The fragility of architecture and the architecture of fragility


Among the many variants with which beauty appears to the eye is that of fragility: a transitory, immaterial and ephemeral balance between the elements, liable to be upset at any moment. Fragility and the transitory might be seen as attributes perfectly suited to describe one of the most interesting ways in which architecture is expressed in contemporaneity. Next to a deliberately overexposed, imposing, monumental, eternal and despotic dimension, the most recent architectural panorama also reveals an undergrowth of minimal gestures, weak actions, shared thoughts and transitory actions. Dismissing the identification of the architectural process with its physical result as being over-reductive, this fragile architecture has abandoned ideological positions and maximalist options, preferring to withdraw to less conspicuous paths and to go into hiding. This is an outsider architecture, often of low definition but always with the highest conceptual justification. It adopts immaterial strategies and tactics, since it does not put the meaning of architecture into the product, but into processes. The fragility of such acts lies in their establishing an inward and respectful, yet innovative connection with space. Their aspiration is to carve out places of life, relationships and well-being where it had been previously impossible to find them: in urban gaps and leftover spaces, in social housing and in the everyday dimension of experience, in dialogue and comparison. Since it does not intercept fame, glory or wealth, this architecture resembles something more like a vocation than a theatrical performance. Never more than today, though, have vocations of this kind been needed; never more than today has the fragility of our – urban and human – landscape called for fragile, minimal, relational exercises. The implicit and silent beauty of this new generation of architecture constitutes the biggest contribution by sustainable morality – much more than a lot of the self-styled “sustainable” architecture does – to the issues of living in our time.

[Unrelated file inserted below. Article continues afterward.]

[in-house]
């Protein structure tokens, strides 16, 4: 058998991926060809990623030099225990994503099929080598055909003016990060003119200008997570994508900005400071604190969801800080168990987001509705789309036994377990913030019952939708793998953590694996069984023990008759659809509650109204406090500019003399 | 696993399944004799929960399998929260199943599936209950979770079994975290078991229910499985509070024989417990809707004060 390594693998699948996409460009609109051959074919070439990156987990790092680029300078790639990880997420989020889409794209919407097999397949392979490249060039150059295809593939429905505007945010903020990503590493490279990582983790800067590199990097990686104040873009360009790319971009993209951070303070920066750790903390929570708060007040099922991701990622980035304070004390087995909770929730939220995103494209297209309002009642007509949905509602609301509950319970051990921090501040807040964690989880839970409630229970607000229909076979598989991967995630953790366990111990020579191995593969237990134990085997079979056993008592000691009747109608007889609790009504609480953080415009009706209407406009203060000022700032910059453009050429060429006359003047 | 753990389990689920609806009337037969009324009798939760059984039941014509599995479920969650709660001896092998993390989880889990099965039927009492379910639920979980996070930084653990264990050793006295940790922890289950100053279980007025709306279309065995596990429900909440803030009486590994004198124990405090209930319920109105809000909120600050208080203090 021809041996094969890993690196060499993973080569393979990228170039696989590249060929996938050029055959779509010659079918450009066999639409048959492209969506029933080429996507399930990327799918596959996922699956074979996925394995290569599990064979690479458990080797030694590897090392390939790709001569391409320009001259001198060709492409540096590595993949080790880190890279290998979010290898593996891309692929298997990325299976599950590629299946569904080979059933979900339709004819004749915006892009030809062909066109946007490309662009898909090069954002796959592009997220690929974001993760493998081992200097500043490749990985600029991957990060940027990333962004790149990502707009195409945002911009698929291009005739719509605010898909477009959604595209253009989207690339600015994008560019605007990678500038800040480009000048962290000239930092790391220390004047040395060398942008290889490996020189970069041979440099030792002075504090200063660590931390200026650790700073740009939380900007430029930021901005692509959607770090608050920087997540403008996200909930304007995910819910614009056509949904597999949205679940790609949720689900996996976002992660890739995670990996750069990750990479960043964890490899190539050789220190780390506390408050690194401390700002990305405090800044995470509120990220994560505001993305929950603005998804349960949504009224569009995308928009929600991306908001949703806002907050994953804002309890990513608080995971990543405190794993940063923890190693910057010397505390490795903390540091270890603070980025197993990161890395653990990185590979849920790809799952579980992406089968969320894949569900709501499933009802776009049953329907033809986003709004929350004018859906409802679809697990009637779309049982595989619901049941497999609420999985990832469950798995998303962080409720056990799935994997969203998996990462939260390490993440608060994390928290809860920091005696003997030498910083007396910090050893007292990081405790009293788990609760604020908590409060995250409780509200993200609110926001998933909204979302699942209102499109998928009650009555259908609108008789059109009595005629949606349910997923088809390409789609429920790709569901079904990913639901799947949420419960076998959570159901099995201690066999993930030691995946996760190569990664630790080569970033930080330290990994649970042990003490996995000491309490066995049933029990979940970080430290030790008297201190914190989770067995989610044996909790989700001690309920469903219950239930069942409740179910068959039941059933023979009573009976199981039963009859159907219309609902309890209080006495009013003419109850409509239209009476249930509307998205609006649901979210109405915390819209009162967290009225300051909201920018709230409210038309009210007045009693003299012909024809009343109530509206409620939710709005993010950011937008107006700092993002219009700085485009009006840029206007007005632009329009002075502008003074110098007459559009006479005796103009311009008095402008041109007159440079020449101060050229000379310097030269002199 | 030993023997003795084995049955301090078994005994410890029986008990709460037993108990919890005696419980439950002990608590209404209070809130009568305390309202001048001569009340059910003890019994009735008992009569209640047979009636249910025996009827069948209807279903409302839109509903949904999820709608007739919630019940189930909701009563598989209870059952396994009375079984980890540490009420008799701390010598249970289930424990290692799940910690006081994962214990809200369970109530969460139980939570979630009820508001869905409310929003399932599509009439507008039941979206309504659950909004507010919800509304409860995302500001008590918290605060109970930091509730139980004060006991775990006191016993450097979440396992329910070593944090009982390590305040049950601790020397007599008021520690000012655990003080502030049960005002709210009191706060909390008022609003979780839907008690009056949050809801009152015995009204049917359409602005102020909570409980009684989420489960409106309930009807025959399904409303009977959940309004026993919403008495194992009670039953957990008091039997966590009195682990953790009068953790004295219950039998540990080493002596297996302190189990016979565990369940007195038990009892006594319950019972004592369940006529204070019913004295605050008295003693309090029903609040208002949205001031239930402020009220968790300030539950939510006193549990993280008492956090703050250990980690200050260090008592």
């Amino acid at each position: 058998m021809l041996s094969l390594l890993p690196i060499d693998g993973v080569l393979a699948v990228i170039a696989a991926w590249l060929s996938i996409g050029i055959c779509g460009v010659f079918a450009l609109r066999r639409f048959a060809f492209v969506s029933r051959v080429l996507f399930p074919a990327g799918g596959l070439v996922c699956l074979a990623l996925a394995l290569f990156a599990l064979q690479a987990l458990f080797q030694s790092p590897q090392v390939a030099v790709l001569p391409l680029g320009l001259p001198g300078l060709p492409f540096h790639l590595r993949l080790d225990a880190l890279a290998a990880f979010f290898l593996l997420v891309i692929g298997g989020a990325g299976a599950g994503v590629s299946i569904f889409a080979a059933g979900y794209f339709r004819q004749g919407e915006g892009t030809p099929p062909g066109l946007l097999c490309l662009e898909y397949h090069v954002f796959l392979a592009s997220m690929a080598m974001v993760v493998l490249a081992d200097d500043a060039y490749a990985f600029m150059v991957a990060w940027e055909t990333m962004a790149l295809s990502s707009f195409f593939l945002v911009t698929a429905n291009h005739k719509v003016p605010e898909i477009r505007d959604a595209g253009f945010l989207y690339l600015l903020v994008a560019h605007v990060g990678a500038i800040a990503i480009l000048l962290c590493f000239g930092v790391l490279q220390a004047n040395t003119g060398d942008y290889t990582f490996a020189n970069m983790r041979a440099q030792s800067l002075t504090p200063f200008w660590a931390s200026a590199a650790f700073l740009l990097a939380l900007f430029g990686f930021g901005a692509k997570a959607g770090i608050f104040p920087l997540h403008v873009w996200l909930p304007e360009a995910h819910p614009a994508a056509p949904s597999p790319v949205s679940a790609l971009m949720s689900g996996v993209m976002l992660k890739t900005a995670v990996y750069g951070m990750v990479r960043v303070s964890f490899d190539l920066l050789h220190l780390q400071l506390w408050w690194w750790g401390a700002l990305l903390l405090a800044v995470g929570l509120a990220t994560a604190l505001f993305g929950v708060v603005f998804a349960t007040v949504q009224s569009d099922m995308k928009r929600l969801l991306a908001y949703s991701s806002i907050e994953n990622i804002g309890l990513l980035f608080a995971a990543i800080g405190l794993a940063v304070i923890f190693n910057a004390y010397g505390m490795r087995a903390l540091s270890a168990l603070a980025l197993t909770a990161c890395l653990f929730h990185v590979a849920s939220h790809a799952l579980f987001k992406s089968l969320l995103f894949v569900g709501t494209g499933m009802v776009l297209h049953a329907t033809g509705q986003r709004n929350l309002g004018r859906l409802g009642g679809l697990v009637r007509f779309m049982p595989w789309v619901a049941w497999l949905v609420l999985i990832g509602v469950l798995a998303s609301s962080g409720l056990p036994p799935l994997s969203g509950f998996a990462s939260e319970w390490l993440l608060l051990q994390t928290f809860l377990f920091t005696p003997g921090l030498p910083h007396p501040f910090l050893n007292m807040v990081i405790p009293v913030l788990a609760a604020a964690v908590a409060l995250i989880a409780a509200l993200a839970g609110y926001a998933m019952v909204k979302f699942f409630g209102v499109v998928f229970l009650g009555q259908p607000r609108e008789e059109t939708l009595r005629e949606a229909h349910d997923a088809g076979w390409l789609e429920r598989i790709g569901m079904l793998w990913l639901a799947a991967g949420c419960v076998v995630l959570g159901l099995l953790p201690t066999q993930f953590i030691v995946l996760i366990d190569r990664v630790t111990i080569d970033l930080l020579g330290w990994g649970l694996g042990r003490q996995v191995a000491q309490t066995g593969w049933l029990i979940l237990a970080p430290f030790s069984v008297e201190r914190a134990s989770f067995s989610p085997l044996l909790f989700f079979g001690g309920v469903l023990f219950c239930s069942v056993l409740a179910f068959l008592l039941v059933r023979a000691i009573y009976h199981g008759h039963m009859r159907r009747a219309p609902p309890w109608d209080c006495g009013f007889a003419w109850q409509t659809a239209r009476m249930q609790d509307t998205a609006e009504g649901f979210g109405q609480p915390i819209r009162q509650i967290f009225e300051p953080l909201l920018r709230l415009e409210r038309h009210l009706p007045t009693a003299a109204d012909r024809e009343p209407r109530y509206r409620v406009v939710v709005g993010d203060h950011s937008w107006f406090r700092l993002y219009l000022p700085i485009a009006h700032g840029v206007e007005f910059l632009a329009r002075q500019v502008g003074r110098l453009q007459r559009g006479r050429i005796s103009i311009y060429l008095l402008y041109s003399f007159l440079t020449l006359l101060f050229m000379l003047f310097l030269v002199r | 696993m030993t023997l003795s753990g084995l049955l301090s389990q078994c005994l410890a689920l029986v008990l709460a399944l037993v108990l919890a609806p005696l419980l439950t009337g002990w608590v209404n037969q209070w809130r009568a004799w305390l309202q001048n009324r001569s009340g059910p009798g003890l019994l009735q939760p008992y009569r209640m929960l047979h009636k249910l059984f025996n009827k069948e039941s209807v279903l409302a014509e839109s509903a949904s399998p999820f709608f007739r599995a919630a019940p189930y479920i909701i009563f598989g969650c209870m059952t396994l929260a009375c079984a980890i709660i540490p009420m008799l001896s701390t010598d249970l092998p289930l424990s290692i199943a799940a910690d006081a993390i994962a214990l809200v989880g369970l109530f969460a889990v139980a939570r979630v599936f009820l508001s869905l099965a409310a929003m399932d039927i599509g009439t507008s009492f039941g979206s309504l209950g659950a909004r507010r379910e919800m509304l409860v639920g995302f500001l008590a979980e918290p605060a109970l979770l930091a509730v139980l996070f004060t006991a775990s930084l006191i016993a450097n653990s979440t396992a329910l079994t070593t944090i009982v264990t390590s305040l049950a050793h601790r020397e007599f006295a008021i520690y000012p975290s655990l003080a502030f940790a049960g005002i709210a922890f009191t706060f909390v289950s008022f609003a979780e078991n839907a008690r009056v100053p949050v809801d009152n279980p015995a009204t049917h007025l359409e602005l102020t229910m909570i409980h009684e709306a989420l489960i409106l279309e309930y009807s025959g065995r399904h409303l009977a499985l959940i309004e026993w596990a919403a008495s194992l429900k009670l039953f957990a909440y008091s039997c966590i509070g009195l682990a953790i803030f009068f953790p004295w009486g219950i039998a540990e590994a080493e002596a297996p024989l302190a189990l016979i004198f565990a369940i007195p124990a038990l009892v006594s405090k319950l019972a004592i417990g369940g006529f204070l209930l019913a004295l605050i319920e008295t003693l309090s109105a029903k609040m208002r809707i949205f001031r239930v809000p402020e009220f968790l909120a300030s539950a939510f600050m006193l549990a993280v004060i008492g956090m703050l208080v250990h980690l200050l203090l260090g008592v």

From the April issue, for one year, Alessandro Mendini will be the new editor-in-chief of Domus, with Joseph Grima as editorial director and Stefano Casciani as deputy editor. I wish them every success in their work